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Posts Tagged ‘Design Patterns’

Graphics, Text, And Source Code

December 29, 2011 3 comments

On the left, we have words of wisdom from Grady Booch and friends. On the right, we have sage advice hatched from the “gang of four“. So, who’s right?

Why, both groups are “right“. If all you care about is “recording the design in source code“, then you’re “wrong“…

If you’re a software “anything” (e.g. architect, engineer, lead, manager, developer, programmer, analyst) and you haven’t read these two classics, then either read them or contemplate seeking out a new career.

But wait! All may not be lost. If you think object orientation is obsolete and functional programming is the way of the future, then forget (almost) everything that was presented in this post.

Chain Of Responsibility

February 10, 2011 2 comments

One of the well known design patterns in the object-oriented software world is named “Chain Of Responsibility“. The UML sequence diagram below shows an example of how the software objects in the pattern collaborate with each other in order to ensure that a user initiated help request is handled somewhere in the GUI of an application.

As you might surmise, the world of hierarchical superiority has an analogous pattern, err anti-pattern, named “Chain Of Irresponsibility“. Do ya think I need to add words to explain the inter-object collaborations for this pattern as shown in the UML sequence diagram that follows?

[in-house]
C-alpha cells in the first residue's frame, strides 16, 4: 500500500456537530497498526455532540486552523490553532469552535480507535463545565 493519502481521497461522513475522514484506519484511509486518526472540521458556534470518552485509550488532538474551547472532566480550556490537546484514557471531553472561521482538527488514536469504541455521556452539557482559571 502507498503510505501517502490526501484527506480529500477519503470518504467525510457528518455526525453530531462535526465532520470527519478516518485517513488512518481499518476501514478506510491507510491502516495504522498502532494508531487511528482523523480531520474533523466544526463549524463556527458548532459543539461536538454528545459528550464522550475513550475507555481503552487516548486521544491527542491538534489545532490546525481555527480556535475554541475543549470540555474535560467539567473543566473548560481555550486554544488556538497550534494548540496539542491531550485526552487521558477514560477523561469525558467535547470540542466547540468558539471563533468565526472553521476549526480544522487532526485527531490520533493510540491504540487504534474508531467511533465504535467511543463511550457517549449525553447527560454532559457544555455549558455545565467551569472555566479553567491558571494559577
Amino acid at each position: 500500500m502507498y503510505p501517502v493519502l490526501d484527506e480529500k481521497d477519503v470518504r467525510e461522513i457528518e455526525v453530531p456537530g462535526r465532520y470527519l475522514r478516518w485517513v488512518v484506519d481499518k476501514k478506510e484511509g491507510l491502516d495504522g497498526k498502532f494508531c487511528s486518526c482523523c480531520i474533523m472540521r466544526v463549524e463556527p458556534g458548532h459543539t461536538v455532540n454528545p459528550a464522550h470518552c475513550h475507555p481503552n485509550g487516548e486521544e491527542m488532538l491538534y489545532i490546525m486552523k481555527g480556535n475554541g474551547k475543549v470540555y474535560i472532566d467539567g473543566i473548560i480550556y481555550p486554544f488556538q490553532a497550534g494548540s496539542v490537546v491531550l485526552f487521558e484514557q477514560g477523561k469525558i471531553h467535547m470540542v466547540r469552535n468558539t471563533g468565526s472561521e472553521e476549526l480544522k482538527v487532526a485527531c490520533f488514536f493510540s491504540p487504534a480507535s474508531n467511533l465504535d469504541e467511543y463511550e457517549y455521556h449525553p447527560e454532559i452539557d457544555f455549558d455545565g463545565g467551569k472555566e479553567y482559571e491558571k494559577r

In case you were wondering, S = Senior, BM = Bozo Manager, and DIC = Dweeb In the Cellar.

Recursive Interpretation

February 1, 2011 Leave a comment

In their classic book, Design Patterns, the GoF defines the intent of the Interpreter pattern as:

Given a language, define a representation for its grammar along with an interpreter that uses the representation to interpret sentences in the language.

For your viewing pleasure, and because it’s what I like to do, I’ve translated (hopefully successfully) the wise words above into the SysML block diagram below.

Moving on, observe the copied-and-pasted pseudo-UML class diagram of the GoF Interpreter design pattern below. In a nutshell, the “client” object builds and initializes the context of the sentence to be interpreted and invokes the interpret() operation – passing a reference to the context (in the form of a syntax tree) down into the concrete “xxxExpression” interpreter objects in a recursive descent so that they can do their piece of the interpretation work and then propagate the results back up the stack.

In their writeup of the Interpreter design pattern, the GoF state:

Terminal nodes generally don’t store information about their position in the abstract syntax tree. Parent nodes pass them whatever context they need during interpretation. Hence there is a distinction between shared (intrinsic) state and passed-in (extrinsic) state.

Since the classes in the Interpreter design pattern aren’t thinking, feeling, scheming humans concerned about status and looking good, the collection of collaborating classes do their jobs effectively and efficiently, just like mindless machines should. However, if you try to implement the Interpreter pattern on a project team with human “objects”, fuggedabout it. To start with, the “client” object (i.e. the boss) at the top of the recursion sequence won’t know how to create a coherent sentence or context.  Even if the boss does do it, he/she may intentionally or unitentionally  withhold the context from the recursion chain and invoke the interpret() operation of the first “XXXExpression” object (i.e. worker) with garbage. When the final interpretation of the garbled sentence is returned to the boss, it’s a new form of useless garbage.

On it’s way down the stack, at any step in the recursive descent, the propagated context can be distorted or trashed on purpose by self-serving intermediate managers and workers. Unlike a software system composed of mindless objects working in lock-step to solve a problem, the chances that the work will be done right, or even defined right, is miniscule in a DYSCO.

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